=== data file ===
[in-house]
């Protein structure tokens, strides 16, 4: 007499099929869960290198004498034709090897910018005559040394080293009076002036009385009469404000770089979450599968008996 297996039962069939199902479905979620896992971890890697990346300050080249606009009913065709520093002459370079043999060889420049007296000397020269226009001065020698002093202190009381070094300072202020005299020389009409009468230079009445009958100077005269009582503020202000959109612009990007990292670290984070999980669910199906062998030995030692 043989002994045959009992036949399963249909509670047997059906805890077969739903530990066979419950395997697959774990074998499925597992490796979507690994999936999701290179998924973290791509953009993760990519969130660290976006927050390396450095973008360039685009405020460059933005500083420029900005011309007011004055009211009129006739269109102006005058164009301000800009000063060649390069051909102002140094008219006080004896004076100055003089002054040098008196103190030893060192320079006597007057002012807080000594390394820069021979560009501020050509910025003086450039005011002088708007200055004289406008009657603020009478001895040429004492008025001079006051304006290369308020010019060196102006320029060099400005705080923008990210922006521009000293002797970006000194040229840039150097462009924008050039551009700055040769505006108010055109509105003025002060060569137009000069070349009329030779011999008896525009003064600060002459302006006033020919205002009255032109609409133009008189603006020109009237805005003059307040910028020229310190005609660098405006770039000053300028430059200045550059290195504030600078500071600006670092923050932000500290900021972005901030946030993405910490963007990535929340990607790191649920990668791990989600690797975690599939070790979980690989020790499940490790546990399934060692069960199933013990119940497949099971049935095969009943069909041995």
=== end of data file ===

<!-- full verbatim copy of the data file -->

[in-house]
């Protein structure tokens, strides 16, 4: 007499099929869960290198004498034709090897910018005559040394080293009076002036009385009469404000770089979450599968008996 297996039962069939199902479905979620896992971890890697990346300050080249606009009913065709520093002459370079043999060889420049007296000397020269226009001065020698002093202190009381070094300072202020005299020389009409009468230079009445009958100077005269009582503020202000959109612009990007990292670290984070999980669910199906062998030995030692 043989002994045959009992036949399963249909509670047997059906805890077969739903530990066979419950395997697959774990074998499925597992490796979507690994999936999701290179998924973290791509953009993760990519969130660290976006927050390396450095973008360039685009405020460059933005500083420029900005011309007011004055009211009129006739269109102006005058164009301000800009000063060649390069051909102002140094008219006080004896004076100055003089002054040098008196103190030893060192320079006597007057002012807080000594390394820069021979560009501020050509910025003086450039005011002088708007200055004289406008009657603020009478001895040429004492008025001079006051304006290369308020010019060196102006320029060099400005705080923008990210922006521009000293002797970006000194040229840039150097462009924008050039551009700055040769505006108010055109509105003025002060060569137009000069070349009329030779011999008896525009003064600060002459302006006033020919205002009255032109609409133009008189603006020109009237805005003059307040910028020229310190005609660098405006770039000053300028430059200045550059290195504030600078500071600006670092923050932000500290900021972005901030946030993405910490963007990535929340990607790191649920990668791990989600690797975690599939070790979980690989020790499940490790546990399934060692069960199933013990119940497949099971049935095969009943069909041995």